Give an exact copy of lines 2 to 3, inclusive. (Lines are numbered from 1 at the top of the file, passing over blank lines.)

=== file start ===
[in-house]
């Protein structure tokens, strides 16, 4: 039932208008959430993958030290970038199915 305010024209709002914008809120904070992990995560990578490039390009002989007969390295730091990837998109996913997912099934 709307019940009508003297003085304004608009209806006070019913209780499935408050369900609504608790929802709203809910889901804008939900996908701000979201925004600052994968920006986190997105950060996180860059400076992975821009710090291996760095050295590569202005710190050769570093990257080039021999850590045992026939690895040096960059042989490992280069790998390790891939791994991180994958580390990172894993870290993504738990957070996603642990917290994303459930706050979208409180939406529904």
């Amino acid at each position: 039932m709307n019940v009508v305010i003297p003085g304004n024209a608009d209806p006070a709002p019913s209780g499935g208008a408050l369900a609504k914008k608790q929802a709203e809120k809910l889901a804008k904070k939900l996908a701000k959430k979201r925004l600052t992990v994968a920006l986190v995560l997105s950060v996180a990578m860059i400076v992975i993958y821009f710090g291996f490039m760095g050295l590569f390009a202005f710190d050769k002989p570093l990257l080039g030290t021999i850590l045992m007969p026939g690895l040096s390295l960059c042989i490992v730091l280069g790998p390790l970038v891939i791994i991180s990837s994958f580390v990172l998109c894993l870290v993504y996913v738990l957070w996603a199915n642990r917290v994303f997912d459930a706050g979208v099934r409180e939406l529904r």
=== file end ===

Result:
């Protein structure tokens, strides 16, 4: 039932208008959430993958030290970038199915 305010024209709002914008809120904070992990995560990578490039390009002989007969390295730091990837998109996913997912099934 709307019940009508003297003085304004608009209806006070019913209780499935408050369900609504608790929802709203809910889901804008939900996908701000979201925004600052994968920006986190997105950060996180860059400076992975821009710090291996760095050295590569202005710190050769570093990257080039021999850590045992026939690895040096960059042989490992280069790998390790891939791994991180994958580390990172894993870290993504738990957070996603642990917290994303459930706050979208409180939406529904």
């Amino acid at each position: 039932m709307n019940v009508v305010i003297p003085g304004n024209a608009d209806p006070a709002p019913s209780g499935g208008a408050l369900a609504k914008k608790q929802a709203e809120k809910l889901a804008k904070k939900l996908a701000k959430k979201r925004l600052t992990v994968a920006l986190v995560l997105s950060v996180a990578m860059i400076v992975i993958y821009f710090g291996f490039m760095g050295l590569f390009a202005f710190d050769k002989p570093l990257l080039g030290t021999i850590l045992m007969p026939g690895l040096s390295l960059c042989i490992v730091l280069g790998p390790l970038v891939i791994i991180s990837s994958f580390v990172l998109c894993l870290v993504y996913v738990l957070w996603a199915n642990r917290v994303f997912d459930a706050g979208v099934r409180e939406l529904r």